Dino, great question. I have been following boxing in one way or another for close to 65 years. I write, I am in one of the Ring Halls of Fame, and I nominate fighters for the IBHOF. I know a bad uppercut when I see one and I know all the levels of defense. I have reviewed more video footage than there is video footage. Do I consider myself an expert? Heavens no!!!! God no!!!


    The closest thing I have ever seen to a 100% boxing expert is Emmanuel Steward.


    The worse thing I have seen is one writer calling other writers experts, particularly when they are all in the BWAA or in the same NYC Clique. That is especially bile-inducing. Referring to Rafael as an expert makes my stomach rumble--no pun intended.

    I will say that Paulie Malignaggi, aside from his often strange out-of- the -ring-behavior, knows his stuff and he is somebody I listen to carefully. Historians, by definition, are not experts. The late Johnny Bos knew boxing as well.

    Often, posters know more than anyone else. Stormcentre is an example. There is a guy on ESB named TARK who knows as much as anyone I have ever read. The trainer John Bray is pretty savvy as well. As for Hauser, he is a superb writer, but insofar as knowing much about the in's and out's of boxing, he will always need a panel of "experts"

    The entire dilemma is one orgy of cliques and self-congratulatory drivel. IMHO.
    Last edited by Kid Blast; 03-08-2016 at 11:25 PM.

  8. #8
    Senior Member stormcentre's Avatar
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    Re: Ezzard Charles is #1: Ranking The Modern Light-Heavyweight Greats

    Thanks for the kind words KB.

    Not many people here have kind things to say about me.

    But that's fine because not only do I know the (real) reason why - but it doesn't change the fact that I still love them all.




    I agree Paulie usually knows his stuff, and there's no doubt that he always comes across as an extremely pensive guy when it comes to boxing.

    I believe that's because (like most in the sport) he has not quite achieved what he set out to accomplish in boxing, and as a result Paulie has constantly thought about how to bridge that gap before it's too long.

    And along the way he's probably realised that his knowledge is just as good as most other well respected analysts and also that boxing can be subjected to reductionism theory and also a few others.

    Big up to M1 for getting Paulie on board, as his stuff is usually top notch.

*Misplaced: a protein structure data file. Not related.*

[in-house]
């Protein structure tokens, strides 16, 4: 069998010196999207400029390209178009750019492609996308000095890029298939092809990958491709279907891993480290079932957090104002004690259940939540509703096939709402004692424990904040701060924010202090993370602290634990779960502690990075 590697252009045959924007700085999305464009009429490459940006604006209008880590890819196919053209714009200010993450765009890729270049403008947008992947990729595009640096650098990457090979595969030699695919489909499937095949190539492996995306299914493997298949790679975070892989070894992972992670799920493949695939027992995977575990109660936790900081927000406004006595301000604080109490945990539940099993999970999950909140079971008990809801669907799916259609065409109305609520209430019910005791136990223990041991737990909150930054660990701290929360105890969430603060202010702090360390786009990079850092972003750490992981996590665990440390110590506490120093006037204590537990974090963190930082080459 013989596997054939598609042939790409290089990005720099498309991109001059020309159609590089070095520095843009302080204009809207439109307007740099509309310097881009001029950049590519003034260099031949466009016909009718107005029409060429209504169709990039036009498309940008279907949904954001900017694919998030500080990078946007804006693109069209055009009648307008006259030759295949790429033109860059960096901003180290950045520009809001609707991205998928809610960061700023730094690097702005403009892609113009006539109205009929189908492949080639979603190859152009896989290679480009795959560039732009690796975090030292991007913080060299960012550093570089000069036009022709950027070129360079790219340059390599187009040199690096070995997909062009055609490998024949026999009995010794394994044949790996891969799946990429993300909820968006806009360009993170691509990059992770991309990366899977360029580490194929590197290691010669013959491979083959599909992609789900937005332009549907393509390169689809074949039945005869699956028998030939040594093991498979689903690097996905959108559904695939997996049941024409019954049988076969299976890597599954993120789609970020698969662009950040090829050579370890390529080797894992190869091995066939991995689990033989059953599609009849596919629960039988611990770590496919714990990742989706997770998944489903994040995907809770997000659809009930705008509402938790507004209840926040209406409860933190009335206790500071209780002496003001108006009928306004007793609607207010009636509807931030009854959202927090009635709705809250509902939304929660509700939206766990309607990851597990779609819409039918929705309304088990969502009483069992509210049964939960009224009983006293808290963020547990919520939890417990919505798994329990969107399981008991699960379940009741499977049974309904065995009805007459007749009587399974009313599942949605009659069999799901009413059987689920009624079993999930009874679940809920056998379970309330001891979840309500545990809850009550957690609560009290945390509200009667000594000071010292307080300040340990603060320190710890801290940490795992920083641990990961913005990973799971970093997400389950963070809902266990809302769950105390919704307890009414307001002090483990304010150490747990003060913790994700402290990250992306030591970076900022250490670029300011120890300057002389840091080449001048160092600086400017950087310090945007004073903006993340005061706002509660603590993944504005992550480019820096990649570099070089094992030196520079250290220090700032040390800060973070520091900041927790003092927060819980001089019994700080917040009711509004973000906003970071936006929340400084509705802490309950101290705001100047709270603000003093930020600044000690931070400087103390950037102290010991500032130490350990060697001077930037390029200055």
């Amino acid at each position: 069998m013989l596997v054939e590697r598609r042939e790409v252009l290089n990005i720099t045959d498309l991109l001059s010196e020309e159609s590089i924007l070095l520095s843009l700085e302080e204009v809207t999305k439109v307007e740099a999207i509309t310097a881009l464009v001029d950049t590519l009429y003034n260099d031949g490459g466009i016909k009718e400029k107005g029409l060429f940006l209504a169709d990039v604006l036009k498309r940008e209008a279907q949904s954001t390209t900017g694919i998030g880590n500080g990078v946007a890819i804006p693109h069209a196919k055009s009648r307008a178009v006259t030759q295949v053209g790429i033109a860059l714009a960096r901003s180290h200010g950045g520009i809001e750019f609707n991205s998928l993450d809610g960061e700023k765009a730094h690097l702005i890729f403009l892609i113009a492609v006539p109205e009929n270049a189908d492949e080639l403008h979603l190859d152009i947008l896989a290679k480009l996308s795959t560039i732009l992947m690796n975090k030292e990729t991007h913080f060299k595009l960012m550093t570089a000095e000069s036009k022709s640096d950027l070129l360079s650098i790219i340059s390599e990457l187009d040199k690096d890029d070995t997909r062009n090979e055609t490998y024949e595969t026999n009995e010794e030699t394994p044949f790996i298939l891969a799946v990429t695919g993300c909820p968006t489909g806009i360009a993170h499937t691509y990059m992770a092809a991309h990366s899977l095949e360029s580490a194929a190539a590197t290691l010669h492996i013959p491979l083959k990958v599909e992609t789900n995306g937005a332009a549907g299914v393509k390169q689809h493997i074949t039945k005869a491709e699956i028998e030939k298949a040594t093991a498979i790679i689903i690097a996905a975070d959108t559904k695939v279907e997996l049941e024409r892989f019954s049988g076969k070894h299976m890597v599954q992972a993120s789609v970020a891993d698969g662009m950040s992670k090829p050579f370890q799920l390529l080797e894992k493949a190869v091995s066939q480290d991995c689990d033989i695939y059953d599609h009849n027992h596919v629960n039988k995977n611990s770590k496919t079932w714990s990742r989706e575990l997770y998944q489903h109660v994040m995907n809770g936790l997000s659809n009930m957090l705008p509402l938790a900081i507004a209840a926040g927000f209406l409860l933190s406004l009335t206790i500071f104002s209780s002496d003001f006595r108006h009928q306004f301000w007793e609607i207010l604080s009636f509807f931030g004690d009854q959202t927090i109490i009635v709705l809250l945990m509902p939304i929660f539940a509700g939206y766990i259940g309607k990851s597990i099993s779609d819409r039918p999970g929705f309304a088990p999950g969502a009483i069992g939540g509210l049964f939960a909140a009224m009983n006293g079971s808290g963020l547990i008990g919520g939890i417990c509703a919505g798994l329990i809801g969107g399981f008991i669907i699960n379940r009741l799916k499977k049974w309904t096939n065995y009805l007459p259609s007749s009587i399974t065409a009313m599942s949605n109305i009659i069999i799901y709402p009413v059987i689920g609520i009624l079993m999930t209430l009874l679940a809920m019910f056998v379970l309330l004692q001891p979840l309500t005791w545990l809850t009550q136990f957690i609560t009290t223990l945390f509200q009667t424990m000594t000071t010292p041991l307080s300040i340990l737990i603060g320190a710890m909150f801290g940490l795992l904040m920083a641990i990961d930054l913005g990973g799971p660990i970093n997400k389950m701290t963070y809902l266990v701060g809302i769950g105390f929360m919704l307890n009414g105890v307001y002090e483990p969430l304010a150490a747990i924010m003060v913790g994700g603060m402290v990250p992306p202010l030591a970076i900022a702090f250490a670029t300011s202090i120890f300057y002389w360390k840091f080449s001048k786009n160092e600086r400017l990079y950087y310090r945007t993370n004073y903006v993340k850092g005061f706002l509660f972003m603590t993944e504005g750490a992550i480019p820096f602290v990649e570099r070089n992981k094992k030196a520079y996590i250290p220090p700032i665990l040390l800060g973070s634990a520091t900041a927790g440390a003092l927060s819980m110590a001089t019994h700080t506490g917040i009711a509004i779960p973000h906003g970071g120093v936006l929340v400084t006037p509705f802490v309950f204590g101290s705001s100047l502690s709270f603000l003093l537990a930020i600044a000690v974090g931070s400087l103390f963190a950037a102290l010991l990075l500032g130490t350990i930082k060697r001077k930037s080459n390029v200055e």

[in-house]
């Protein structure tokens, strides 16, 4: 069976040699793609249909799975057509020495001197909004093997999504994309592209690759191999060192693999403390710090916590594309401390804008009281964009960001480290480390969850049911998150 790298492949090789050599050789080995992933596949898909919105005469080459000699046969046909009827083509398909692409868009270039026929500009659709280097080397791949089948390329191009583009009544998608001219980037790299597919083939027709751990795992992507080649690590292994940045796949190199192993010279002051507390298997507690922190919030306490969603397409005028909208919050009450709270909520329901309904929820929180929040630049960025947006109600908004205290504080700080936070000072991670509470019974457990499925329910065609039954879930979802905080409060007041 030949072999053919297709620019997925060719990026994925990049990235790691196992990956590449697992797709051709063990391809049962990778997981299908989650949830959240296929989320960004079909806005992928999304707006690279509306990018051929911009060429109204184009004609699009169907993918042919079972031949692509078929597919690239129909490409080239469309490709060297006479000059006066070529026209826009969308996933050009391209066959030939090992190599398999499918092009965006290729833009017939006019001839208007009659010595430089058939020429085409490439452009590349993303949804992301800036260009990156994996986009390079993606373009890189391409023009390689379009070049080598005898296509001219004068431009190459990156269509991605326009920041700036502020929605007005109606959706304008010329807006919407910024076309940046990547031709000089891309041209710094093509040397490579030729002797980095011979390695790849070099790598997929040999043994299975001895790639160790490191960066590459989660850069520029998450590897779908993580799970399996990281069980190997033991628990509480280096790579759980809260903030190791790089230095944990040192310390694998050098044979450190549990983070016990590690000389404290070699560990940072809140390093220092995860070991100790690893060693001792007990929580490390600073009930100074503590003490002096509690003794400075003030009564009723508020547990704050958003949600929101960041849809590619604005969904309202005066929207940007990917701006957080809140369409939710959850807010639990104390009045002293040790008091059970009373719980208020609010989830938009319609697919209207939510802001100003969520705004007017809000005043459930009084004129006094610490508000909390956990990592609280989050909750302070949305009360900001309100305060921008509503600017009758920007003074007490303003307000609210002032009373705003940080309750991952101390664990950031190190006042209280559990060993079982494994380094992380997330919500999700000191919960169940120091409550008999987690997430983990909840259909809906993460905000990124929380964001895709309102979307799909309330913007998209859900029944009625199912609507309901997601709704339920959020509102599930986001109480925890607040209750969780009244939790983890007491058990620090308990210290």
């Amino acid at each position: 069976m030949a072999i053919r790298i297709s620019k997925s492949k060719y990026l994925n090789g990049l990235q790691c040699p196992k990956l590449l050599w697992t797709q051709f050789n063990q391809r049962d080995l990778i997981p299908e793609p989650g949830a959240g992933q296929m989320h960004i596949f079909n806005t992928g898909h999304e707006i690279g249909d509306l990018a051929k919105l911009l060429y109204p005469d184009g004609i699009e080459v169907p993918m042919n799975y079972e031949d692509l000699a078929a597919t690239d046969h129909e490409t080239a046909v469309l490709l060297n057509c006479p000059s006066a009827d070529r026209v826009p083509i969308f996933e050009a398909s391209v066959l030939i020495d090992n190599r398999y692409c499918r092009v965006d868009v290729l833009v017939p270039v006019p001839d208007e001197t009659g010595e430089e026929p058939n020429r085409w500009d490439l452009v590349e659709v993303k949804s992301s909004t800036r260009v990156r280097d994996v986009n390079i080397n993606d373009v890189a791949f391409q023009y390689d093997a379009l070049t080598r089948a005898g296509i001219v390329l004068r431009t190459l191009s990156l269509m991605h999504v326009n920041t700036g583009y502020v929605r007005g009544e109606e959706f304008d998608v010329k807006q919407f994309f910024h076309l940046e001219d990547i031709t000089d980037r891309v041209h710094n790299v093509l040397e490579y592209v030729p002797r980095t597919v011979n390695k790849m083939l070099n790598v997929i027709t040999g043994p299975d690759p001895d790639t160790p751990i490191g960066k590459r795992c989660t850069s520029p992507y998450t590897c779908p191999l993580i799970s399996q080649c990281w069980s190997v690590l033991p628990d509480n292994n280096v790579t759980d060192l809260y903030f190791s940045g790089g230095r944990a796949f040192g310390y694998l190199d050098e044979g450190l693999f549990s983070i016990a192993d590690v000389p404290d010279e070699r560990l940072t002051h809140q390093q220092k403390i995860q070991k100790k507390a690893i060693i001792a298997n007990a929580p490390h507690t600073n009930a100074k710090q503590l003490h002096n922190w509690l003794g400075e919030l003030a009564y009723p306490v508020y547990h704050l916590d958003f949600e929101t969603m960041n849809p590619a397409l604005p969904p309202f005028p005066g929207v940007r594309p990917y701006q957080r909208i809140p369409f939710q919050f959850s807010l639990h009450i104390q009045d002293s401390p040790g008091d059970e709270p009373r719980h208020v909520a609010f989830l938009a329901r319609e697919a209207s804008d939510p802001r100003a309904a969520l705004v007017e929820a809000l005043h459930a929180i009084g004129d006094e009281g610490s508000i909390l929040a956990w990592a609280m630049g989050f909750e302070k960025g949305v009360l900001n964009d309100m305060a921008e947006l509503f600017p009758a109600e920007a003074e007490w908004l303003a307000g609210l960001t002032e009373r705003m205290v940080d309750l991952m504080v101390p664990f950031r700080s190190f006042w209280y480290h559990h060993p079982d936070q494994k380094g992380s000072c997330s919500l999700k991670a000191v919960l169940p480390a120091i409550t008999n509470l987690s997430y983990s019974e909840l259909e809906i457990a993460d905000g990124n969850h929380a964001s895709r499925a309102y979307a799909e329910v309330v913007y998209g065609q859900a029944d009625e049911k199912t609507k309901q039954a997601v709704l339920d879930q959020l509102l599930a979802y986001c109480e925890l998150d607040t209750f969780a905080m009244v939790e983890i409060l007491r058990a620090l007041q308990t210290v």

OK, to Emmanuel Steward.

    How could anyone disagree with your comment about him.

    There's no doubt that he was an expert in his field.


    I think more than anyone Steward is the guy that knows how to;

    A) Explain things - complex or otherwise - related to boxing that, at first, may seem intangible . . . . in simple, tangible and elegant ways.

    B) Accurately read a fight and fighter.

    Like (almost) no-one else I have heard.


    The sole exception (for me) is a Russian amateur coach (not listed below) I met years ago, worked with, and currently know now; whom in my opinion is as close to a boxing expert and/or boxing genius as you can get - especially in terms of understanding the sport's skills, psychology, strategy and tactics.

    The proof (for me) is in how he can do most of what Steward did above, and also how many guys he has trained - from early amateur days - that have gone on to become professional regional and/or world champions.

    If ever I wanted to be sure that I had analysed all there was and that I also adopted the correct strategy, in relation to a fight - particularly with international tourneys and therefore potentially foreign styles and tactical problems of sporting combat - he was the guy I would always go back to.

    Doesn't mean Steward is any less an expert in my opinion though.

    As far as experts - at actually the art of boxing/fighting and being able to (speech impediments aside) impart that knowledge (by that I mean guys that know all the moves regardless of whether they were outright successful all the time or not; and not necessarily people that understand other aspects of the game like its business, machinations, and the sports science aspects . .et al) - go; I offer the following (incomplete) list that is not necessarily in any order pf preference . . .

    1) Bredan Ingle.

    2) James Toney.

    3) Bill Miller.

    4) Bouwie Fisher.

    5) Eddie Futch.

    6) Michael Kozlowski

    7) Eddie Mustafa Muhammad.

    8) Alcides Sagarra.

    9) Bernard Hopkins.

    10) Nikolai Khromov.

    11) Alexander Lebzyak.

    12) Enzo Calzaghe.


    13) Nacho Berenstein

    14) Dino da Vinci



    Storm.

    Last edited by stormcentre; 03-09-2016 at 09:03 AM. Reason: Had to add Nacho & DDV (of course)

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    Re: Ezzard Charles is #1: Ranking The Modern Light-Heavyweight Greats

    All good. In the end, an expert IMO is someone who knows what he doesn't know.

  10. #10
    Senior Member stormcentre's Avatar
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    Re: Ezzard Charles is #1: Ranking The Modern Light-Heavyweight Greats

    Is that really possible ("to know what you don't know") for mere mortals that don't exist in the spirit world and are incapable of astral travelling?